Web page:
How many times do parents give their kids a gift and watch as they unwrap it, waiting with anticipation to see the look of pure delight when they see the toy, only to have them more excited about playing with the wrapping paper or box instead? That’s the magic of children – they don’t need much have fun. In everything practical, they find the potential for play.

A mom of two young boys, Ryan Flaim knows the world of imagination in which children live. She sees it every day watching her sons Cameron, 5, and Luca, 4, play, and remembers it being the way her nephew Ryder spent his three short years on earth.

It’s been nearly five years since Ryder Gordon Brown passed away, but Flaim can easily recall his playful spirit.

“He was just one of those incredibly outgoing, funky, happy little kids. A kid who loved to play – flying kites and playing Frisbee, flying around on his little scooter. That was Ryder,” said Flaim.

His favorite color was orange, he lived every single moment of his life with all of the brightness, curiosity, and tenacity represented by the color, she said. 

Ryder, who was born in New York, was visiting Flaim and her family for the holidays in December 2014 when he came down with what they thought was a typical seasonal cold. He turned out to have pneumonia, then MRSA, too, which wreaked havoc on his little body. On Jan. 18, 2015, Ryder died surrounded by his parents, grandparents, aunts and uncles while his dad read him one of his favorite books “The Shape of My Heart.” 

Flaim wanted to find a way to honor his life and keep his name in the world. She thought of creating a line of orange-lined blankets, but that didn’t seem quite right.

“I wanted something a little more spectacular – like he was,” she said. “Then I thought, what about a blanket that could also be a cape? A superhero cape.” 

The idea sat in Flaim’s head until she worked up the nerve to take her first sewing class since seventh grade. She developed a pattern for the Hero Blanket, a cozy blankie that could transform into a superhero cape. She later launched Orange Lining, a company in memory of Ryder, a children’s accessory line that aims to inspire imaginative play. 

“Through Orange Lining I sought to create a platform to remind us all that every day is a gift and inspire kids -- and parents -- to find the orange lining in life,” she said.

The idea is that the blanket grows with the child – going from a source of comfort as a cuddly baby blankie to a source of adventure as a flowing cape for toddlers and big kids. It comes in three materials – lightweight muslin, minky plush, or soft cotton jersey – and an array of colors and designs. Monogramming gives each a personal touch, and a matching cloth crown tops it all off.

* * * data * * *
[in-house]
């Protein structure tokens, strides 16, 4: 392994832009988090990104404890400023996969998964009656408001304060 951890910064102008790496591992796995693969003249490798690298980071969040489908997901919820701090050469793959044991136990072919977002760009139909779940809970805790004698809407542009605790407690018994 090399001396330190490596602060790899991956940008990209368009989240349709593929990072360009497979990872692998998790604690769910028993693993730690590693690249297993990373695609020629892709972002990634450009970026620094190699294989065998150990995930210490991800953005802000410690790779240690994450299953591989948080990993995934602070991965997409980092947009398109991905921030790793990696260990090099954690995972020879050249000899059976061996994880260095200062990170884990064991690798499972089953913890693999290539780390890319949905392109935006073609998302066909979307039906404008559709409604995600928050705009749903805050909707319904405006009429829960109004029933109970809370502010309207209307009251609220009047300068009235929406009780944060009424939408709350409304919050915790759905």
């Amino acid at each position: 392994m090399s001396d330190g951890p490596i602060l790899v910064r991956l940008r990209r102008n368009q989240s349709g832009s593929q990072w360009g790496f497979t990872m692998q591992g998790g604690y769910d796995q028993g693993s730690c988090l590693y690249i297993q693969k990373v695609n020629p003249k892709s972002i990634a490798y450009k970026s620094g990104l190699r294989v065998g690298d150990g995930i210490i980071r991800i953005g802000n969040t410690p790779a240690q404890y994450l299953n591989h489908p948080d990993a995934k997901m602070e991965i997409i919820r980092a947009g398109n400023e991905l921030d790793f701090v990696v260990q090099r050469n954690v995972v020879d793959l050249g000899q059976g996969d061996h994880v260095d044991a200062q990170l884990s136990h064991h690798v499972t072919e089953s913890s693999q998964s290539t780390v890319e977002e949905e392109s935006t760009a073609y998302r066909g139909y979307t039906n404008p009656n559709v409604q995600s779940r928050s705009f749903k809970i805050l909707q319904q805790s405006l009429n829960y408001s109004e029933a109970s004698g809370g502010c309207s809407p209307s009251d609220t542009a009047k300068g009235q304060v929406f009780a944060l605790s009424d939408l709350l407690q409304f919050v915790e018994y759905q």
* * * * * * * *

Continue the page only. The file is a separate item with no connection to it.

While a blanket-cape seems like an easy enough concept, Flaim went through many different iterations and prototypes before settling on patent-pending design featuring two Velcro tabs. As a blanket, it’s safe to put in with a sleeping baby, and as a cape, it’s easy enough for a toddler to pull off.

The adjustable, fastening design has other functions too: it works as a nursing cover, no-drop stroller blanket, bucket seat cover, tummy time mat and more.

When Flaim first launched the business in late 2017, she was sewing the blankets herself, staying up all hours of the night to fulfill orders from the living room of her Duxbury home. Since then, it’s been a learn-as-you-go process, she said. She’s learned about fabrics, manufacturing, and more.

Last year after working long days and nights to launch the business, Flaim said her body started to shut down and she was eventually diagnosed with multiple sclerosis. 

“Rather than let the fear takeover, I have embarked on a healing journey where I’m truly taking care of myself and healing deeply on every level," she said.

Flaim is dedicated to the core of the business’s mission -- to give back and to inspire children to find their superpowers. Through its “Buy a Blanket, Be A Hero” give-back program, the company donates a portion of proceeds to charities such as children’s hospitals. There is also a “Nominate a Hero” program celebrating acts of heroism of all shapes and sizes by gifting Hero Blankets to nominated children.

“In many ways, creating this company has become my own way of finding the Orange Lining in life,” said Flaim. “It has allowed me to create something that fills my days, my heart and my future with creativity, passion and purpose...and show my children you truly can accomplish anything you set your heart to.”